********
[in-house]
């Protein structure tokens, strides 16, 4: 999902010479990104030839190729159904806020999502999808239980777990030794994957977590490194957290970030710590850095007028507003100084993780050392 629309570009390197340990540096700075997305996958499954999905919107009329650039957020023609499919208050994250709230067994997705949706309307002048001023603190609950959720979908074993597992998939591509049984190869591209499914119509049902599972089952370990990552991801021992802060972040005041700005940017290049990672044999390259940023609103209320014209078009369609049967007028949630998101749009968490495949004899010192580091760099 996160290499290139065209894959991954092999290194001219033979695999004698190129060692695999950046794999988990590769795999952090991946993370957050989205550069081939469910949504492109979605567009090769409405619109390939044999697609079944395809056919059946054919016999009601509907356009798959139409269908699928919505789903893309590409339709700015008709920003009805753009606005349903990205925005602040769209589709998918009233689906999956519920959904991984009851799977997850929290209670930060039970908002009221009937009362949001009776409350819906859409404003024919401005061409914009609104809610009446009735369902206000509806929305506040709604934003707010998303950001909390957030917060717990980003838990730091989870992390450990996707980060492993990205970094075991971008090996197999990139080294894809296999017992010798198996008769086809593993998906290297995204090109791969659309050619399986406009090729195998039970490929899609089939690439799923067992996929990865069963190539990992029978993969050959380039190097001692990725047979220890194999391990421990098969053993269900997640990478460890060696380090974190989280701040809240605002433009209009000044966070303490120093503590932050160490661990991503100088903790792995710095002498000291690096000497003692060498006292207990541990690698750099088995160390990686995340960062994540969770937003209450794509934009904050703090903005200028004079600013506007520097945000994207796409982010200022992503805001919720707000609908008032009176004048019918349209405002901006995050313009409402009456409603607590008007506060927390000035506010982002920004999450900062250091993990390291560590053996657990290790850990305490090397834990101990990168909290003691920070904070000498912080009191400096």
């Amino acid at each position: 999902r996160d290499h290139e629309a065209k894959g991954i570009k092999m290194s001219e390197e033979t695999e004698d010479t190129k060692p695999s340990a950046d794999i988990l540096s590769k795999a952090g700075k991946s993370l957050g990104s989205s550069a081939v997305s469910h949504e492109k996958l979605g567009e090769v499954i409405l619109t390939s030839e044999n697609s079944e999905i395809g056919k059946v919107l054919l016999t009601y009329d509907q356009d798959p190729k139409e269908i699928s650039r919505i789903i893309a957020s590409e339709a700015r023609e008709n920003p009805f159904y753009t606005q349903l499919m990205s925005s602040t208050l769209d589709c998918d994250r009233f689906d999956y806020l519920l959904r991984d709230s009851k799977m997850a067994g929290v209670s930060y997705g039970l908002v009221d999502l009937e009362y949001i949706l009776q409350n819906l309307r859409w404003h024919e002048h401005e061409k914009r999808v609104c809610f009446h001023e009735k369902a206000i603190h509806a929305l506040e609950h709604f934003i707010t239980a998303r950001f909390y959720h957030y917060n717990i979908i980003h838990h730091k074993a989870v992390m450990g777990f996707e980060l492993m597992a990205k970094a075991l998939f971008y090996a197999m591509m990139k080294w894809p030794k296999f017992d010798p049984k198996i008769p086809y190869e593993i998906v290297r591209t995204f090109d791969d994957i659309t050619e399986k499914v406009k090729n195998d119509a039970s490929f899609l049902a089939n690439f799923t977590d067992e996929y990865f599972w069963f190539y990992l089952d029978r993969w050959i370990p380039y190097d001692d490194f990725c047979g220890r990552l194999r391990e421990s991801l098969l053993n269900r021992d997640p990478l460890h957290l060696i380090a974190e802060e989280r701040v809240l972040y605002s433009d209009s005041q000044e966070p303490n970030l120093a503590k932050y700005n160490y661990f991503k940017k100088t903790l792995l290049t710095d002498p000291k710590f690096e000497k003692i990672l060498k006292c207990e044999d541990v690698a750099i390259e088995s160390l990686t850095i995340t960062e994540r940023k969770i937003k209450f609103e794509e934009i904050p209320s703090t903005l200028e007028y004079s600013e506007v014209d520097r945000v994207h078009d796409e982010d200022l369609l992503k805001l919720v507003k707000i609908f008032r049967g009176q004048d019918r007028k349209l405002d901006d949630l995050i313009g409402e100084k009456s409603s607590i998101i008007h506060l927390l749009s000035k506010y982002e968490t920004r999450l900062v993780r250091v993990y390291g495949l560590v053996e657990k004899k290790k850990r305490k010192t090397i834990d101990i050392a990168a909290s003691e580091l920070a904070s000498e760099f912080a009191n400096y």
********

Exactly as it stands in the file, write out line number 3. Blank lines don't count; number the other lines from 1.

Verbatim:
């Amino acid at each position: 999902r996160d290499h290139e629309a065209k894959g991954i570009k092999m290194s001219e390197e033979t695999e004698d010479t190129k060692p695999s340990a950046d794999i988990l540096s590769k795999a952090g700075k991946s993370l957050g990104s989205s550069a081939v997305s469910h949504e492109k996958l979605g567009e090769v499954i409405l619109t390939s030839e044999n697609s079944e999905i395809g056919k059946v919107l054919l016999t009601y009329d509907q356009d798959p190729k139409e269908i699928s650039r919505i789903i893309a957020s590409e339709a700015r023609e008709n920003p009805f159904y753009t606005q349903l499919m990205s925005s602040t208050l769209d589709c998918d994250r009233f689906d999956y806020l519920l959904r991984d709230s009851k799977m997850a067994g929290v209670s930060y997705g039970l908002v009221d999502l009937e009362y949001i949706l009776q409350n819906l309307r859409w404003h024919e002048h401005e061409k914009r999808v609104c809610f009446h001023e009735k369902a206000i603190h509806a929305l506040e609950h709604f934003i707010t239980a998303r950001f909390y959720h957030y917060n717990i979908i980003h838990h730091k074993a989870v992390m450990g777990f996707e980060l492993m597992a990205k970094a075991l998939f971008y090996a197999m591509m990139k080294w894809p030794k296999f017992d010798p049984k198996i008769p086809y190869e593993i998906v290297r591209t995204f090109d791969d994957i659309t050619e399986k499914v406009k090729n195998d119509a039970s490929f899609l049902a089939n690439f799923t977590d067992e996929y990865f599972w069963f190539y990992l089952d029978r993969w050959i370990p380039y190097d001692d490194f990725c047979g220890r990552l194999r391990e421990s991801l098969l053993n269900r021992d997640p990478l460890h957290l060696i380090a974190e802060e989280r701040v809240l972040y605002s433009d209009s005041q000044e966070p303490n970030l120093a503590k932050y700005n160490y661990f991503k940017k100088t903790l792995l290049t710095d002498p000291k710590f690096e000497k003692i990672l060498k006292c207990e044999d541990v690698a750099i390259e088995s160390l990686t850095i995340t960062e994540r940023k969770i937003k209450f609103e794509e934009i904050p209320s703090t903005l200028e007028y004079s600013e506007v014209d520097r945000v994207h078009d796409e982010d200022l369609l992503k805001l919720v507003k707000i609908f008032r049967g009176q004048d019918r007028k349209l405002d901006d949630l995050i313009g409402e100084k009456s409603s607590i998101i008007h506060l927390l749009s000035k506010y982002e968490t920004r999450l900062v993780r250091v993990y390291g495949l560590v053996e657990k004899k290790k850990r305490k010192t090397i834990d101990i050392a990168a909290s003691e580091l920070a904070s000498e760099f912080a009191n400096y």